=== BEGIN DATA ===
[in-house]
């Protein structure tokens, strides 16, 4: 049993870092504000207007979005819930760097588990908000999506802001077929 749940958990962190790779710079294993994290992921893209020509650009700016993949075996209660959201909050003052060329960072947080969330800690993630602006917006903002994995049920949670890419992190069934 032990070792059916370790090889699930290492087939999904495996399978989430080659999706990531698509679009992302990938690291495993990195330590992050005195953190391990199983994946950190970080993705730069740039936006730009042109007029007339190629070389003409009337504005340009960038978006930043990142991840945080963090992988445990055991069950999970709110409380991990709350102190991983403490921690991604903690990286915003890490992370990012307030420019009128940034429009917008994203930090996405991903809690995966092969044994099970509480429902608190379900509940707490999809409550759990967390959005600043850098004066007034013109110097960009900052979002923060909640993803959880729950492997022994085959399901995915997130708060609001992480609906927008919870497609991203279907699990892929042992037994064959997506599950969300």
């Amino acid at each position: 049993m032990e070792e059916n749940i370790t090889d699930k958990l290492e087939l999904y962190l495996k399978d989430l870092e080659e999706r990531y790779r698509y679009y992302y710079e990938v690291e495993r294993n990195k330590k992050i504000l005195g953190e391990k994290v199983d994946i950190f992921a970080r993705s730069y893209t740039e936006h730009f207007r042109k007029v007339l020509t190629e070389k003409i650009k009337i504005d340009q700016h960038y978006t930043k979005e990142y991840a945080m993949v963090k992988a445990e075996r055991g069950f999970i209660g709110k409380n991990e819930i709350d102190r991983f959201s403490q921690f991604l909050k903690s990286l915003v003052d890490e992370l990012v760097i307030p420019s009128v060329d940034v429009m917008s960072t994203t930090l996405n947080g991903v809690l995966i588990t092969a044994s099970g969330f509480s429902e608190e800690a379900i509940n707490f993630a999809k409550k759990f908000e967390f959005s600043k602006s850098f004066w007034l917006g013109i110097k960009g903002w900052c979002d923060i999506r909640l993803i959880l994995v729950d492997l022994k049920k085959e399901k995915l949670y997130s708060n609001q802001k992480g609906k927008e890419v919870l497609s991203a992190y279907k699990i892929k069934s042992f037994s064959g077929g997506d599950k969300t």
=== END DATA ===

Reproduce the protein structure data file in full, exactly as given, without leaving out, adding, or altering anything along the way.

[in-house]
């Protein structure tokens, strides 16, 4: 049993870092504000207007979005819930760097588990908000999506802001077929 749940958990962190790779710079294993994290992921893209020509650009700016993949075996209660959201909050003052060329960072947080969330800690993630602006917006903002994995049920949670890419992190069934 032990070792059916370790090889699930290492087939999904495996399978989430080659999706990531698509679009992302990938690291495993990195330590992050005195953190391990199983994946950190970080993705730069740039936006730009042109007029007339190629070389003409009337504005340009960038978006930043990142991840945080963090992988445990055991069950999970709110409380991990709350102190991983403490921690991604903690990286915003890490992370990012307030420019009128940034429009917008994203930090996405991903809690995966092969044994099970509480429902608190379900509940707490999809409550759990967390959005600043850098004066007034013109110097960009900052979002923060909640993803959880729950492997022994085959399901995915997130708060609001992480609906927008919870497609991203279907699990892929042992037994064959997506599950969300």
């Amino acid at each position: 049993m032990e070792e059916n749940i370790t090889d699930k958990l290492e087939l999904y962190l495996k399978d989430l870092e080659e999706r990531y790779r698509y679009y992302y710079e990938v690291e495993r294993n990195k330590k992050i504000l005195g953190e391990k994290v199983d994946i950190f992921a970080r993705s730069y893209t740039e936006h730009f207007r042109k007029v007339l020509t190629e070389k003409i650009k009337i504005d340009q700016h960038y978006t930043k979005e990142y991840a945080m993949v963090k992988a445990e075996r055991g069950f999970i209660g709110k409380n991990e819930i709350d102190r991983f959201s403490q921690f991604l909050k903690s990286l915003v003052d890490e992370l990012v760097i307030p420019s009128v060329d940034v429009m917008s960072t994203t930090l996405n947080g991903v809690l995966i588990t092969a044994s099970g969330f509480s429902e608190e800690a379900i509940n707490f993630a999809k409550k759990f908000e967390f959005s600043k602006s850098f004066w007034l917006g013109i110097k960009g903002w900052c979002d923060i999506r909640l993803i959880l994995v729950d492997l022994k049920k085959e399901k995915l949670y997130s708060n609001q802001k992480g609906k927008e890419v919870l497609s991203a992190y279907k699990i892929k069934s042992f037994s064959g077929g997506d599950k969300t």